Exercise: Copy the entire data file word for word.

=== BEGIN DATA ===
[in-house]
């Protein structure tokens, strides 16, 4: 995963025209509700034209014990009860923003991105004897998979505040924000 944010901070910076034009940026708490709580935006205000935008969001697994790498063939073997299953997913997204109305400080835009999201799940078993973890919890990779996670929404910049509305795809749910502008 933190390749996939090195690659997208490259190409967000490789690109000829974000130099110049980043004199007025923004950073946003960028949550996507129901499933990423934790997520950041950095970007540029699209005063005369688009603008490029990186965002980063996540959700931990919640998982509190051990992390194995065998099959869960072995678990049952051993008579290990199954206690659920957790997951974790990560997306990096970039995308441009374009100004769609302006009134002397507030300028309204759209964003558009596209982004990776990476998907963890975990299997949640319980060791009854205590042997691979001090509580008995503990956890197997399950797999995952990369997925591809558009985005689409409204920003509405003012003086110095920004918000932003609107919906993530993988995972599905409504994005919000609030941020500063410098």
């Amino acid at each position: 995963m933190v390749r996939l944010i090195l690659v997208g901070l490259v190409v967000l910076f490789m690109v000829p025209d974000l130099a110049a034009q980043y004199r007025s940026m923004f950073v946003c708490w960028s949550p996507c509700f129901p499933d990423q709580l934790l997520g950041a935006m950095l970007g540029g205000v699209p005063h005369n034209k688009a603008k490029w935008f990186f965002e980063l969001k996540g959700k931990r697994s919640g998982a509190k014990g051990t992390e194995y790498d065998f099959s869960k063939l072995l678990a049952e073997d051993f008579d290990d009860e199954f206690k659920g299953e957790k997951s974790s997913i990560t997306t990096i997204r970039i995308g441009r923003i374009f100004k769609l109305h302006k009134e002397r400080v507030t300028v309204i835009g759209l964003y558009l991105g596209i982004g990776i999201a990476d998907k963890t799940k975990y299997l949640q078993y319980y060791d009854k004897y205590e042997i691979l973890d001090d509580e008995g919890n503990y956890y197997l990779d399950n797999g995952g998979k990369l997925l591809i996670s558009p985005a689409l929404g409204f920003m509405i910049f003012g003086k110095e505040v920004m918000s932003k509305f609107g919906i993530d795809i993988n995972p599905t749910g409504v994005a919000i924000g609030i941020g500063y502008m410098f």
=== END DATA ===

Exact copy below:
[in-house]
């Protein structure tokens, strides 16, 4: 995963025209509700034209014990009860923003991105004897998979505040924000 944010901070910076034009940026708490709580935006205000935008969001697994790498063939073997299953997913997204109305400080835009999201799940078993973890919890990779996670929404910049509305795809749910502008 933190390749996939090195690659997208490259190409967000490789690109000829974000130099110049980043004199007025923004950073946003960028949550996507129901499933990423934790997520950041950095970007540029699209005063005369688009603008490029990186965002980063996540959700931990919640998982509190051990992390194995065998099959869960072995678990049952051993008579290990199954206690659920957790997951974790990560997306990096970039995308441009374009100004769609302006009134002397507030300028309204759209964003558009596209982004990776990476998907963890975990299997949640319980060791009854205590042997691979001090509580008995503990956890197997399950797999995952990369997925591809558009985005689409409204920003509405003012003086110095920004918000932003609107919906993530993988995972599905409504994005919000609030941020500063410098």
């Amino acid at each position: 995963m933190v390749r996939l944010i090195l690659v997208g901070l490259v190409v967000l910076f490789m690109v000829p025209d974000l130099a110049a034009q980043y004199r007025s940026m923004f950073v946003c708490w960028s949550p996507c509700f129901p499933d990423q709580l934790l997520g950041a935006m950095l970007g540029g205000v699209p005063h005369n034209k688009a603008k490029w935008f990186f965002e980063l969001k996540g959700k931990r697994s919640g998982a509190k014990g051990t992390e194995y790498d065998f099959s869960k063939l072995l678990a049952e073997d051993f008579d290990d009860e199954f206690k659920g299953e957790k997951s974790s997913i990560t997306t990096i997204r970039i995308g441009r923003i374009f100004k769609l109305h302006k009134e002397r400080v507030t300028v309204i835009g759209l964003y558009l991105g596209i982004g990776i999201a990476d998907k963890t799940k975990y299997l949640q078993y319980y060791d009854k004897y205590e042997i691979l973890d001090d509580e008995g919890n503990y956890y197997l990779d399950n797999g995952g998979k990369l997925l591809i996670s558009p985005a689409l929404g409204f920003m509405i910049f003012g003086k110095e505040v920004m918000s932003k509305f609107g919906i993530d795809i993988n995972p599905t749910g409504v994005a919000i924000g609030i941020g500063y502008m410098f």